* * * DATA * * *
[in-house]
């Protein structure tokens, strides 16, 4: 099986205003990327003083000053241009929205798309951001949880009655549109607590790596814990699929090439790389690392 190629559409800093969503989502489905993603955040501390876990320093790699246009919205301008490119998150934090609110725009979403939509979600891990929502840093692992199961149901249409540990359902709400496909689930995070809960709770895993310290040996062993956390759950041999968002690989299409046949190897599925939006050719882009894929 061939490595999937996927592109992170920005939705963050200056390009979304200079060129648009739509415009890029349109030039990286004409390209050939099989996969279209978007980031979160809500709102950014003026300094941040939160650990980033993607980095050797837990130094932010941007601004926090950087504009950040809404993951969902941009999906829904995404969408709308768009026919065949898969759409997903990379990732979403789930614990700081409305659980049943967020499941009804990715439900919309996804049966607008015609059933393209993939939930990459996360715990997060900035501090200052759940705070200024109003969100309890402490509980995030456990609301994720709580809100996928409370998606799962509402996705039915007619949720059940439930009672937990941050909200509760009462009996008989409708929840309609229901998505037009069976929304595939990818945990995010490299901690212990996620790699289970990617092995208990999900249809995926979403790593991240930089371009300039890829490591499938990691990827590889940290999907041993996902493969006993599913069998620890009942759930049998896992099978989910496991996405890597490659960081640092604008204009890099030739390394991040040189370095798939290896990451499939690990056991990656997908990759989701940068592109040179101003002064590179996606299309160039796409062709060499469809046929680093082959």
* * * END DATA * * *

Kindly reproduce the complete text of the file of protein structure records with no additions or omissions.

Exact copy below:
[in-house]
């Protein structure tokens, strides 16, 4: 099986205003990327003083000053241009929205798309951001949880009655549109607590790596814990699929090439790389690392 190629559409800093969503989502489905993603955040501390876990320093790699246009919205301008490119998150934090609110725009979403939509979600891990929502840093692992199961149901249409540990359902709400496909689930995070809960709770895993310290040996062993956390759950041999968002690989299409046949190897599925939006050719882009894929 061939490595999937996927592109992170920005939705963050200056390009979304200079060129648009739509415009890029349109030039990286004409390209050939099989996969279209978007980031979160809500709102950014003026300094941040939160650990980033993607980095050797837990130094932010941007601004926090950087504009950040809404993951969902941009999906829904995404969408709308768009026919065949898969759409997903990379990732979403789930614990700081409305659980049943967020499941009804990715439900919309996804049966607008015609059933393209993939939930990459996360715990997060900035501090200052759940705070200024109003969100309890402490509980995030456990609301994720709580809100996928409370998606799962509402996705039915007619949720059940439930009672937990941050909200509760009462009996008989409708929840309609229901998505037009069976929304595939990818945990995010490299901690212990996620790699289970990617092995208990999900249809995926979403790593991240930089371009300039890829490591499938990691990827590889940290999907041993996902493969006993599913069998620890009942759930049998896992099978989910496991996405890597490659960081640092604008204009890099030739390394991040040189370095798939290896990451499939690990056991990656997908990759989701940068592109040179101003002064590179996606299309160039796409062709060499469809046929680093082959």